LONDON – Kenyan Amos Kipruto marked his London Marathon debut with a decisive victory in the men’s race on Sunday as Ethiopian 23-year-old Yalemzerf Yehualaw became the youngest winner of the women’s race.
It was a maiden London victory for Yehualaw in what was just the second marathon of her career.
The 30-year-old Kipruto, a world bronze medallist in Doha in 2019, crossed the line in London in two hours, four minutes and 39 seconds after breaking away late on.
Leul Gebresilase of Ethiopia finished second in 2:05:12, with Bashir Abdi of Belgium third in 2:05:19.
Ethiopian distance great Kenenisa Bekele was fifth with compatriot Sisay Lemma, last year’s London Marathon winner, seventh.
Yehualaw’s winning time of 2:17:26 was just three seconds outside the personal best she set at Hamburg in April when making the fastest debut in any women’s marathon.
Her time was also the third fastest in the history of the women’s London Marathon.
Defending London champion Joyciline Jepkosgei was second, the Kenyan finishing in 2:18:07, with Ethiopia’s Alemu Megertu third in 2:18:32.
Yehualaw’s victory was all the more impressive as she appeared to trip on a speed bump with six miles to go.
Nevertheless, the women’s 10 kilometre world-record holder recovered to rejoin the leading pack.
Yehualaw surged clear with four miles to go and Jepkosgei was unable to reel her in.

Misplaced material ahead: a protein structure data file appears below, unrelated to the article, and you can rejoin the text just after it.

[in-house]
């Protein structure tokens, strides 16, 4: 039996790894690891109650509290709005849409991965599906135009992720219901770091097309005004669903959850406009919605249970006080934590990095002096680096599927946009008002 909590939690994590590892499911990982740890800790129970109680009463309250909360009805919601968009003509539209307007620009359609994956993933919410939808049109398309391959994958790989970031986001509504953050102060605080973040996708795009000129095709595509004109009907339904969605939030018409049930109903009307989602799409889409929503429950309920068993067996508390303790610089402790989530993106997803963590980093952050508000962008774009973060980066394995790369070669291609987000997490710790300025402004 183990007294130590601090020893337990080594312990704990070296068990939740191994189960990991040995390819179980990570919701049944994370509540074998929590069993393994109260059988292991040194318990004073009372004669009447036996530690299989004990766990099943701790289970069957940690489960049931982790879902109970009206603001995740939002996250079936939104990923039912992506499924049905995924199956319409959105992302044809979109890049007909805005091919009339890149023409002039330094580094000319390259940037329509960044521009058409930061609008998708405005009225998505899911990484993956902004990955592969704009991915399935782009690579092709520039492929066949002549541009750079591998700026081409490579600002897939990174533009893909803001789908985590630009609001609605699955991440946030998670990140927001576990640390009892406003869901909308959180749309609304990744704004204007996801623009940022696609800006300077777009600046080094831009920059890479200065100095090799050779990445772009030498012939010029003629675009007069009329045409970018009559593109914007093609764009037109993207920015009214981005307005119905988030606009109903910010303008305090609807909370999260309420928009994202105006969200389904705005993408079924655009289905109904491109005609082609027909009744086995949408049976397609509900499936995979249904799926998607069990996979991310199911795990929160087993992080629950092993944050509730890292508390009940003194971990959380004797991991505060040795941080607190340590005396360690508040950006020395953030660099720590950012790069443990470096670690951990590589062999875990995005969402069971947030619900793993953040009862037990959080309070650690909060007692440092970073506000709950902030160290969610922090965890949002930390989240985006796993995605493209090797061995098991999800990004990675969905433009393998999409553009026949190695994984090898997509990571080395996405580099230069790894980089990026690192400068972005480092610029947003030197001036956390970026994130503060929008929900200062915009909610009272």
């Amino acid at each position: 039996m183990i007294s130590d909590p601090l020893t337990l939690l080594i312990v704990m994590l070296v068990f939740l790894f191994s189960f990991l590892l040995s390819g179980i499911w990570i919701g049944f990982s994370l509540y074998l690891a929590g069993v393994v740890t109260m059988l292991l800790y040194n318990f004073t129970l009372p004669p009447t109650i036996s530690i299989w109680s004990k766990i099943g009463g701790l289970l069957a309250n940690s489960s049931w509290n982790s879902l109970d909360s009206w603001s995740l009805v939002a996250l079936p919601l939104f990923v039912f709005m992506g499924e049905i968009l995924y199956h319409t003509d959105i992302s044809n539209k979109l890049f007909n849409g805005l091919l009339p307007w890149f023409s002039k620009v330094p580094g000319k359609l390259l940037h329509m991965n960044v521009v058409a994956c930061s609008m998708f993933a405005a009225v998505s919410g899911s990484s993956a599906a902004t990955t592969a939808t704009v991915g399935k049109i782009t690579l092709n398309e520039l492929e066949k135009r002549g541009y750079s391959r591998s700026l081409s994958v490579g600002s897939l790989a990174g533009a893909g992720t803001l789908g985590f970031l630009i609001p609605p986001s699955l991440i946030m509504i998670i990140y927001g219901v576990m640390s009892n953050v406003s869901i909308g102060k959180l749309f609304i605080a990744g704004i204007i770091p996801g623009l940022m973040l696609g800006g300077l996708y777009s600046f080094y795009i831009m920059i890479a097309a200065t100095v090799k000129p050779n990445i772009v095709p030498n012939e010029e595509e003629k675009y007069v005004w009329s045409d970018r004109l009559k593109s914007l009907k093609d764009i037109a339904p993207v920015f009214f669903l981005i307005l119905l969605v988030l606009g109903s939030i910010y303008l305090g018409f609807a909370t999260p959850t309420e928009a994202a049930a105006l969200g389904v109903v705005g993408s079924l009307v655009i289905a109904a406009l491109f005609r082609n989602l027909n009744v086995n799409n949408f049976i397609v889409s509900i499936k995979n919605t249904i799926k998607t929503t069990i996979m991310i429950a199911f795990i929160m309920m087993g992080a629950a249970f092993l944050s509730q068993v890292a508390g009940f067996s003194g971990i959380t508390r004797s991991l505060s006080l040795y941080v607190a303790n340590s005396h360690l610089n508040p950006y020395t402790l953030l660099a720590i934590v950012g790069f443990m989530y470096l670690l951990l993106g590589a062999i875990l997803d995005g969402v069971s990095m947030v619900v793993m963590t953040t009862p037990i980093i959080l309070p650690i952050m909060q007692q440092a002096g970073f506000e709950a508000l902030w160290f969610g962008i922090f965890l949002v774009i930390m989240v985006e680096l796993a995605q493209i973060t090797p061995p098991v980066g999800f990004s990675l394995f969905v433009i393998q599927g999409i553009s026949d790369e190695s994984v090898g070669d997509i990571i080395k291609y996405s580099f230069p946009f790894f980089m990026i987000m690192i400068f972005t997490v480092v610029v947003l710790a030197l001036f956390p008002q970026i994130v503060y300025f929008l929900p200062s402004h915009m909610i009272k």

Yehualaw’s breakaway included an astounding 4:43 mile split in the 24th mile.
Several leading runners were ruled out of this year’s race in London through injury while four-time winner Eliud Kipchoge of Kenya opted against competing in the British capital.
He smashed his own world record by half a minute in the Berlin Marathon last week in a time of 2:01:09.
The women’s race was without world record-holder Brigid Koskei, the 2021 and 2021 champion. The Kenyan withdrew because of a hamstring injury.
There was a Swiss double in the wheelchair competition on Sunday as Marcel Hug and Catherine Debrunner set new London course records in the men’s and women’s races respectively.
Hug retained his London crown in 1:24:38 after winning a sprint finish against American Daniel Romanchuk.
Britain’s David Weir, competing in his 23rd London Marathon, was third.
Debrunner crossed the line first in a time of 1:38:24 after winning her maiden marathon in Berlin a week ago.